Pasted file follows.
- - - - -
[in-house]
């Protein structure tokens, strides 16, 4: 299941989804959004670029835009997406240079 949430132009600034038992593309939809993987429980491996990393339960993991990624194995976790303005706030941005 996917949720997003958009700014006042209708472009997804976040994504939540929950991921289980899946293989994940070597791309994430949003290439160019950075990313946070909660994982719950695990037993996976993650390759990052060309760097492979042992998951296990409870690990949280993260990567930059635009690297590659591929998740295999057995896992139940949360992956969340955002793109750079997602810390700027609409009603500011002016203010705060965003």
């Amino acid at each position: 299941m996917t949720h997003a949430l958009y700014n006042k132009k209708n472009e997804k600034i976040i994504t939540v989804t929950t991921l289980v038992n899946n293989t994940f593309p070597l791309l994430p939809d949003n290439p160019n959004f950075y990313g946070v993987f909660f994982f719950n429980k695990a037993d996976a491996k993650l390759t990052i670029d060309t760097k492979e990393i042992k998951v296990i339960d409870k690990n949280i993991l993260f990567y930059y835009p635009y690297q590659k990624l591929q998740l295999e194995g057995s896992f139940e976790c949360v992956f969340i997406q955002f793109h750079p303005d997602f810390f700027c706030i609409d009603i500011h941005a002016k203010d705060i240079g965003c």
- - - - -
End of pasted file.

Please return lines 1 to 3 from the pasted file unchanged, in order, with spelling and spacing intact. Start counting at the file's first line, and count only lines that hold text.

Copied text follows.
[in-house]
């Protein structure tokens, strides 16, 4: 299941989804959004670029835009997406240079 949430132009600034038992593309939809993987429980491996990393339960993991990624194995976790303005706030941005 996917949720997003958009700014006042209708472009997804976040994504939540929950991921289980899946293989994940070597791309994430949003290439160019950075990313946070909660994982719950695990037993996976993650390759990052060309760097492979042992998951296990409870690990949280993260990567930059635009690297590659591929998740295999057995896992139940949360992956969340955002793109750079997602810390700027609409009603500011002016203010705060965003």
């Amino acid at each position: 299941m996917t949720h997003a949430l958009y700014n006042k132009k209708n472009e997804k600034i976040i994504t939540v989804t929950t991921l289980v038992n899946n293989t994940f593309p070597l791309l994430p939809d949003n290439p160019n959004f950075y990313g946070v993987f909660f994982f719950n429980k695990a037993d996976a491996k993650l390759t990052i670029d060309t760097k492979e990393i042992k998951v296990i339960d409870k690990n949280i993991l993260f990567y930059y835009p635009y690297q590659k990624l591929q998740l295999e194995g057995s896992f139940e976790c949360v992956f969340i997406q955002f793109h750079p303005d997602f810390f700027c706030i609409d009603i500011h941005a002016k203010d705060i240079g965003c």